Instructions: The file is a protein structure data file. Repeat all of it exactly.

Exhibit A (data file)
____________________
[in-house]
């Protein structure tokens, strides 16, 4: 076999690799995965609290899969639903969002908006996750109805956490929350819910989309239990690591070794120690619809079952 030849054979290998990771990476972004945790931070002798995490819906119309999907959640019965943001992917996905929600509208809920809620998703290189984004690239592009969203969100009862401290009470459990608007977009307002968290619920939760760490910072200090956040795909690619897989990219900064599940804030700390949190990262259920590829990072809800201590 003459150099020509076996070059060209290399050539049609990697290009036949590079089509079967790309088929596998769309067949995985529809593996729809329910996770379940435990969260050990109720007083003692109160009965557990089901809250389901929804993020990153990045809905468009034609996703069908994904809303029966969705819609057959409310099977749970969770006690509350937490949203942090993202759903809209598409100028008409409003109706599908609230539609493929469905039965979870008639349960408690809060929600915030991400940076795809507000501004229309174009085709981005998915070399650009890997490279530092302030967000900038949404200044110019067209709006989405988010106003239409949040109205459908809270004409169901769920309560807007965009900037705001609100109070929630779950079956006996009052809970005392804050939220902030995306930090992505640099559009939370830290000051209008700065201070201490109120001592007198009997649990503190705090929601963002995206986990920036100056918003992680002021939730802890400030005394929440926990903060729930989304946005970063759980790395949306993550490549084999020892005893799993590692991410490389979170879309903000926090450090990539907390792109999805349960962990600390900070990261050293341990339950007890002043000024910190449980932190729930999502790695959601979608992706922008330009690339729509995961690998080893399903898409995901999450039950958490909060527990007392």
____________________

[in-house]
């Protein structure tokens, strides 16, 4: 076999690799995965609290899969639903969002908006996750109805956490929350819910989309239990690591070794120690619809079952 030849054979290998990771990476972004945790931070002798995490819906119309999907959640019965943001992917996905929600509208809920809620998703290189984004690239592009969203969100009862401290009470459990608007977009307002968290619920939760760490910072200090956040795909690619897989990219900064599940804030700390949190990262259920590829990072809800201590 003459150099020509076996070059060209290399050539049609990697290009036949590079089509079967790309088929596998769309067949995985529809593996729809329910996770379940435990969260050990109720007083003692109160009965557990089901809250389901929804993020990153990045809905468009034609996703069908994904809303029966969705819609057959409310099977749970969770006690509350937490949203942090993202759903809209598409100028008409409003109706599908609230539609493929469905039965979870008639349960408690809060929600915030991400940076795809507000501004229309174009085709981005998915070399650009890997490279530092302030967000900038949404200044110019067209709006989405988010106003239409949040109205459908809270004409169901769920309560807007965009900037705001609100109070929630779950079956006996009052809970005392804050939220902030995306930090992505640099559009939370830290000051209008700065201070201490109120001592007198009997649990503190705090929601963002995206986990920036100056918003992680002021939730802890400030005394929440926990903060729930989304946005970063759980790395949306993550490549084999020892005893799993590692991410490389979170879309903000926090450090990539907390792109999805349960962990600390900070990261050293341990339950007890002043000024910190449980932190729930999502790695959601979608992706922008330009690339729509995961690998080893399903898409995901999450039950958490909060527990007392």